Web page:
Drug companies cause slow access to new medicines: Ley


Sussan Ley in Parliament (in Opposition): today she has lauded the wider PBS reforms package

Health Minister Sussan Ley says she wants to turn around the issue of ‘slow’ access to new medicines, which she says is caused by drug companies.

Medicines manufacturers prefer to test drugs in larger markets before making them available in Australia, she says.

She says the independent review of the TGA’s medicines and medical devices regulatory framework shows Australian patients are being forced to wait up to 15 months longer to access the latest breakthrough medicines.

The review finds Australia’s safety regulator has one of the most efficient and consistent approval processes in the developed world, Minister Ley says.

This includes Australia being on average 90 days – or three months – faster than world-leaders Europe to approve new medicines as safe.

However, the review has also confirmed Australia is being categorised as ‘slow’ when compared to the rest of the world because some drug companies were making Australians wait for medicines while they first tested them in bigger markets like the US and Europe.

For example, the review found Australia waiting on average about six months longer than the US and Europe for drug companies to apply to list new medicines here. This includes:

    • 148 days (or about five months) for anti-cancer medicines.
    • 231 days (or about seven months) for cardiovascular medicines.
    • 467 days (or about 15 months) for nervous system medicines.

Mnister Ley says Australia continues to list drugs as quickly and efficiently as possible and is committed, through this review, to working with medicines manufacturers to improve approval process times, and cut red tape, without compromising quality.

“The Abbott Government continues to demonstrate our commitment to listing new drugs as fast as possible on the Pharmaceutical Benefits Scheme by doubling Labor’s effort in half the time,” she says.

“To continue to achieve this – and encourage even greater access to new drugs for patients – we want to ensure Australia’s drug safety approval system is even faster and more-efficient while maintaining our high safety standards.

“This review proposes a number of ways to achieve this, including cutting red tape and reducing international duplication of drug approvals, and we are considering it closely.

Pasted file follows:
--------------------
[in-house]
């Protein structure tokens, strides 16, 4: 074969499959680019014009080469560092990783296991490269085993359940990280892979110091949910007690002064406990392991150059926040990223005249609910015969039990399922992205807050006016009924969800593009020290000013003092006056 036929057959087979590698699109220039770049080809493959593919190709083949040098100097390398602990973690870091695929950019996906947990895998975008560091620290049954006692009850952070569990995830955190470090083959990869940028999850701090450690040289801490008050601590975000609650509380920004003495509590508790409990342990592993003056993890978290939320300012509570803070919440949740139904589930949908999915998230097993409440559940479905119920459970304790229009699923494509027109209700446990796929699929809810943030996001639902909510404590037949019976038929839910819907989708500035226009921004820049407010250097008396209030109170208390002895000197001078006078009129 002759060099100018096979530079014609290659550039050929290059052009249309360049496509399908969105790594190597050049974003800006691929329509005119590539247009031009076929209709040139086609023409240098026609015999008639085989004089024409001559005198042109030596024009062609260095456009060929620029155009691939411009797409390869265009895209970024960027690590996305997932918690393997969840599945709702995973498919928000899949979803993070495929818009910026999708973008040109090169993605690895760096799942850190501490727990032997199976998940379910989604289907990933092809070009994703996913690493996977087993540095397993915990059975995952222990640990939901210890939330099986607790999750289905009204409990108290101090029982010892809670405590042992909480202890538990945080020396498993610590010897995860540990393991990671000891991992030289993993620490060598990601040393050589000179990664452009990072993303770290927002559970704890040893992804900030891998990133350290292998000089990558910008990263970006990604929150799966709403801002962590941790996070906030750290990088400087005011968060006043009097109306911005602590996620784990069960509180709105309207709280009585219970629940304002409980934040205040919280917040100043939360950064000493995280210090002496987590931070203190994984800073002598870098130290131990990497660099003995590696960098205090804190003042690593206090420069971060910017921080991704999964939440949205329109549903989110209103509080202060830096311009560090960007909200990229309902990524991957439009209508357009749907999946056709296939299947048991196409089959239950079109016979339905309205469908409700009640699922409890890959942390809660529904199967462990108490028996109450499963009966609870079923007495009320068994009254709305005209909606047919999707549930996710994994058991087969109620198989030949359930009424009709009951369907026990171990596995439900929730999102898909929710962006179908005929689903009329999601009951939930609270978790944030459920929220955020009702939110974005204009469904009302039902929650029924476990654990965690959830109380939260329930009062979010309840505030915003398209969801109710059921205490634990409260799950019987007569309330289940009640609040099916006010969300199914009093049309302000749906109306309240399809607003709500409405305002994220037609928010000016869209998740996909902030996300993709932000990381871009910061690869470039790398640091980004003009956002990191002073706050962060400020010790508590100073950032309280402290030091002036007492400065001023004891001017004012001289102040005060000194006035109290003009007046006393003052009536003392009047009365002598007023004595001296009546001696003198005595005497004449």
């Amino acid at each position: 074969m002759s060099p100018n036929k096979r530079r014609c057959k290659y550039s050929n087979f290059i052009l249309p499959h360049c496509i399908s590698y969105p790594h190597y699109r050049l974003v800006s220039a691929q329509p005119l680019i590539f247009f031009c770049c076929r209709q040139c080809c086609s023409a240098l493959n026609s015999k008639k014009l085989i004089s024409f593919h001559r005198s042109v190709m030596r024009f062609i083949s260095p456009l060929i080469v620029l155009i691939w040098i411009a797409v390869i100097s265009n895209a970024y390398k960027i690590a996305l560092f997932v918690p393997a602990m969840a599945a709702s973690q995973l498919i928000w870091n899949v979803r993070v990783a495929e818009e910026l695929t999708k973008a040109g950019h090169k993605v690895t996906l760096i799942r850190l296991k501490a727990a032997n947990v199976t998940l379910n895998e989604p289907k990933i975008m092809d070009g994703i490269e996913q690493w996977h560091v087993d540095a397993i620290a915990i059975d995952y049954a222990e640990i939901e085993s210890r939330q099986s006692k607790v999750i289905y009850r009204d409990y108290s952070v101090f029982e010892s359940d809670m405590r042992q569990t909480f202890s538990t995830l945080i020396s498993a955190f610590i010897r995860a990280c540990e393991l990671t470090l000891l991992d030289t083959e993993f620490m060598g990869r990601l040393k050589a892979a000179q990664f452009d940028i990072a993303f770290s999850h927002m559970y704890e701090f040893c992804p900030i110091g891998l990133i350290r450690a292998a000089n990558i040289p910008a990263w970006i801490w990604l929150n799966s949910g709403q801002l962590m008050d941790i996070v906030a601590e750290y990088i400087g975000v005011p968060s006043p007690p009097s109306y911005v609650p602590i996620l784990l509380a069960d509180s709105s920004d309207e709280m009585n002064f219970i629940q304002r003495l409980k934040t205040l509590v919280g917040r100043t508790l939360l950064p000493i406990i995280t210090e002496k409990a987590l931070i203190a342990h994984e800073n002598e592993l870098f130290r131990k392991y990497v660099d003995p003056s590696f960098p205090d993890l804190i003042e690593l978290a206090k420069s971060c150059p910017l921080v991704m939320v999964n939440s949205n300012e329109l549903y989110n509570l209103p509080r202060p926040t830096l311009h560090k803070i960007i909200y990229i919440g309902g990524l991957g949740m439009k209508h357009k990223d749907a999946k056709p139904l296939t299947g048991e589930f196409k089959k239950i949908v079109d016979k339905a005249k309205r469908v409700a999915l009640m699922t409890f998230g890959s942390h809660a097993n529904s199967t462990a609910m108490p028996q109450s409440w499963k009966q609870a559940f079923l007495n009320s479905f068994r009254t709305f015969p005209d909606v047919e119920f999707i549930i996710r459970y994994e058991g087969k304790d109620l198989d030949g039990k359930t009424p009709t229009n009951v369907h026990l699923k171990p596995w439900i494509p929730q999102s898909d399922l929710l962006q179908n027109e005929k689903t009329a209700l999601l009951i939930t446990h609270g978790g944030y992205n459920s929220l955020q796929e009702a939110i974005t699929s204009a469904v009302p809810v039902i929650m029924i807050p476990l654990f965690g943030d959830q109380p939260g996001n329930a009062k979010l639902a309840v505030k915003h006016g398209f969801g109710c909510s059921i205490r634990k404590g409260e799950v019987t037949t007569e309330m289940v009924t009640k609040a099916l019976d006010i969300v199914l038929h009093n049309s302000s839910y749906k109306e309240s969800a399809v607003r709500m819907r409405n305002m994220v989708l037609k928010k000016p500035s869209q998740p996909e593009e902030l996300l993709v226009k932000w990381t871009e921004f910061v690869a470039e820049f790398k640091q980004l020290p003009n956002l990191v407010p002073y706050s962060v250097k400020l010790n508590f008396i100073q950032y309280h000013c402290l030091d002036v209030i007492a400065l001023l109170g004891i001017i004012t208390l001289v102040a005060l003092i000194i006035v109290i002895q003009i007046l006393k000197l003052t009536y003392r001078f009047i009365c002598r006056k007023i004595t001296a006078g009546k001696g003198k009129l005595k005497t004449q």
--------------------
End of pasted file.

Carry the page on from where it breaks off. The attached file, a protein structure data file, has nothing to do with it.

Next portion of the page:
“However, this independent expert review also debunks the myth that Australia is slow at approving new medicines when compared to the rest of the world.

“For example, it finds Australia has one of the most consistent and reliable approval system of key developed countries and on average was about three months faster than world-leader Europe.

“Yet, the review also finds Australians are being delayed access to new innovative and potentially life-saving medicines by drug companies by an average six months longer than the US or Europe.

“This is a trend I want to turn around because it’s important Australians get fast access to new breakthrough medicines and I’m committed to working closely with medicines manufacturers to make our world-best approval system even better.”

For example, the review finds that when comparing drug safety approval systems like for like, Australia is on average 90 days faster than Europe:

    • Australia (TGA) – takes an average of 391 days to approve a new drug as safe.
    • Europe (European Medicines Agency or EMA) – takes an average of 481 days to approve a new drug as safe.

However, the review also finds Australia receives drug applications on average six months after the US, compared to just 20 days on average for Europe. Therefore, when factored in, this leads to a significant blow out in Australia’s approval times for new drugs when compared to the rest of the world.

    • Australia (TGA) – total approval times of 572 days (lag-time of 181 days compared to US).
    • Europe (EMA) – total approval times of 501 days (lag-time of 20 days compared to US).

The TGA Review makes a total of 32 recommendations, including new ways to expedite drug approvals through a multi-tiered approval system that will potentially include allowing drugs approved in other countries with similar health and safety standards as Australia to be considered for fast tracked approval if the evidence stacks up.

Minister Ley says in addition to the strong performance of the TGA on the world stage, Australia also has one of the fastest turnarounds for listing drugs for government subsidisation once approved as safe in the world, with the nation’s independent expert Pharmaceutical Benefits Advisory Committee averaging 17 weeks from submission to recommendation.

Previous TGA review could improve new medicines access: Medicines Australia
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